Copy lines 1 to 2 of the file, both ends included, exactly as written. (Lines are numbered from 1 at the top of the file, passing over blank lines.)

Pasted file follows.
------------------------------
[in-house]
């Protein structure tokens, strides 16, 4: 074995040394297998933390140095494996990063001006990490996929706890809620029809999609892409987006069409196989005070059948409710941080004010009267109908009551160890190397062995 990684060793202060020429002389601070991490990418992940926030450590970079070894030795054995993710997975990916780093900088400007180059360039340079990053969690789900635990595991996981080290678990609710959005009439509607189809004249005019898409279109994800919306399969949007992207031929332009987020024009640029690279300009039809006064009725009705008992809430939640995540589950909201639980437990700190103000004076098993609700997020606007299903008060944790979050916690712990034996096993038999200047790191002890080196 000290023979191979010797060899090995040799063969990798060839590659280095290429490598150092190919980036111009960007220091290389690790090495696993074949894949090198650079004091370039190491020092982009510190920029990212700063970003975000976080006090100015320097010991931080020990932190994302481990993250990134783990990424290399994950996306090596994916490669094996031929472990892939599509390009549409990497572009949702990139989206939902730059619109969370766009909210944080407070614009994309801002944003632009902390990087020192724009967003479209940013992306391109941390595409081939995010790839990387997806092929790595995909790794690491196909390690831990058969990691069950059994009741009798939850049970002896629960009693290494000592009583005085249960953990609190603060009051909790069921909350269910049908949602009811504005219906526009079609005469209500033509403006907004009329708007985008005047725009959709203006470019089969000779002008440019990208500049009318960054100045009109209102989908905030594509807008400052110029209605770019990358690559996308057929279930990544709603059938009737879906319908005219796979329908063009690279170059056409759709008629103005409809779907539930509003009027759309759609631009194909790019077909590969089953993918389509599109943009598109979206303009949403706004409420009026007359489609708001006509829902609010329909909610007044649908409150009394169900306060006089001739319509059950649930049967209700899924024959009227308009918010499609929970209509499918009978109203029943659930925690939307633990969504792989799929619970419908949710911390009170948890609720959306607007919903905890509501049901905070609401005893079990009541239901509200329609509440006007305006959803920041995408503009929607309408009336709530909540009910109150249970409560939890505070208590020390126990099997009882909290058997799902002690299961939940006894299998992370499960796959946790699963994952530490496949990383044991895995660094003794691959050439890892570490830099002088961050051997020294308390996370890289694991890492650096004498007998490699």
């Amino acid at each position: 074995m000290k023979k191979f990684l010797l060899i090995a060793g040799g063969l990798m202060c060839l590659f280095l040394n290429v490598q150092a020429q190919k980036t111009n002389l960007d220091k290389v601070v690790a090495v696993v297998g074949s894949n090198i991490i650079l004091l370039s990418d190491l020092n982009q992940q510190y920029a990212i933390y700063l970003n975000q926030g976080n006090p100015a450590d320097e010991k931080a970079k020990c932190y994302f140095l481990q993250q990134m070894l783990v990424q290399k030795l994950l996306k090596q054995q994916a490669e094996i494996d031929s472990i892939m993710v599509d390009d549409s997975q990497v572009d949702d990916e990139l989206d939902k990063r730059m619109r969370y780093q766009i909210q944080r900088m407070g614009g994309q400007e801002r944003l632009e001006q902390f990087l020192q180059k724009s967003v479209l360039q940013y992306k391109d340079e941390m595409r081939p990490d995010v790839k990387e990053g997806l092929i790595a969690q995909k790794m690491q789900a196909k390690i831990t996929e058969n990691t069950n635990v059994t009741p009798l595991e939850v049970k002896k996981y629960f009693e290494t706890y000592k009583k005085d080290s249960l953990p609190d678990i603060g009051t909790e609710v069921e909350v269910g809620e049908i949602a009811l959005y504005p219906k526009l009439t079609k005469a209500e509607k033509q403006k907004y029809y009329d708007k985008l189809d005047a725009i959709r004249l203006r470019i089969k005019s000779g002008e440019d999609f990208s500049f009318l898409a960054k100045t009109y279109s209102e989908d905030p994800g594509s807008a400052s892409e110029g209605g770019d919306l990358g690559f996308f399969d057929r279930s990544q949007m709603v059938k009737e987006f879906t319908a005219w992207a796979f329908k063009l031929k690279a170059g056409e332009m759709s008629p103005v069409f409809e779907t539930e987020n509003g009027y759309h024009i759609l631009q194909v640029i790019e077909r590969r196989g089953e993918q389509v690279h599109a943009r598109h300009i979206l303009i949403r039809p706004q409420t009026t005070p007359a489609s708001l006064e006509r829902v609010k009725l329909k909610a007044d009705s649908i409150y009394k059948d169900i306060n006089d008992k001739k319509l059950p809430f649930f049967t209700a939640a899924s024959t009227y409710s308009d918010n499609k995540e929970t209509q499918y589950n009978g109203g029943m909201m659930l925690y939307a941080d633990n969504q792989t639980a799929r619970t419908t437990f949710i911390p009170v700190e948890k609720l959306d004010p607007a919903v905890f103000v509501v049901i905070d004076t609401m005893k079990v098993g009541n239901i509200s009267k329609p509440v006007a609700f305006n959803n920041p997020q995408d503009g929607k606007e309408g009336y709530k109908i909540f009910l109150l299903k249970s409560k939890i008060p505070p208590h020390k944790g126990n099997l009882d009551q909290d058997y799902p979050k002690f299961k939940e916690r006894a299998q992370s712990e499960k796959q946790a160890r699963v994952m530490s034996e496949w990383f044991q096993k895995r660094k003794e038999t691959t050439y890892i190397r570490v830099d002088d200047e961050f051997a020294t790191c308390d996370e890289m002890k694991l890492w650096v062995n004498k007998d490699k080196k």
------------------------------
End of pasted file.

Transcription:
[in-house]
């Protein structure tokens, strides 16, 4: 074995040394297998933390140095494996990063001006990490996929706890809620029809999609892409987006069409196989005070059948409710941080004010009267109908009551160890190397062995 990684060793202060020429002389601070991490990418992940926030450590970079070894030795054995993710997975990916780093900088400007180059360039340079990053969690789900635990595991996981080290678990609710959005009439509607189809004249005019898409279109994800919306399969949007992207031929332009987020024009640029690279300009039809006064009725009705008992809430939640995540589950909201639980437990700190103000004076098993609700997020606007299903008060944790979050916690712990034996096993038999200047790191002890080196 000290023979191979010797060899090995040799063969990798060839590659280095290429490598150092190919980036111009960007220091290389690790090495696993074949894949090198650079004091370039190491020092982009510190920029990212700063970003975000976080006090100015320097010991931080020990932190994302481990993250990134783990990424290399994950996306090596994916490669094996031929472990892939599509390009549409990497572009949702990139989206939902730059619109969370766009909210944080407070614009994309801002944003632009902390990087020192724009967003479209940013992306391109941390595409081939995010790839990387997806092929790595995909790794690491196909390690831990058969990691069950059994009741009798939850049970002896629960009693290494000592009583005085249960953990609190603060009051909790069921909350269910049908949602009811504005219906526009079609005469209500033509403006907004009329708007985008005047725009959709203006470019089969000779002008440019990208500049009318960054100045009109209102989908905030594509807008400052110029209605770019990358690559996308057929279930990544709603059938009737879906319908005219796979329908063009690279170059056409759709008629103005409809779907539930509003009027759309759609631009194909790019077909590969089953993918389509599109943009598109979206303009949403706004409420009026007359489609708001006509829902609010329909909610007044649908409150009394169900306060006089001739319509059950649930049967209700899924024959009227308009918010499609929970209509499918009978109203029943659930925690939307633990969504792989799929619970419908949710911390009170948890609720959306607007919903905890509501049901905070609401005893079990009541239901509200329609509440006007305006959803920041995408503009929607309408009336709530909540009910109150249970409560939890505070208590020390126990099997009882909290058997799902002690299961939940006894299998992370499960796959946790699963994952530490496949990383044991895995660094003794691959050439890892570490830099002088961050051997020294308390996370890289694991890492650096004498007998490699």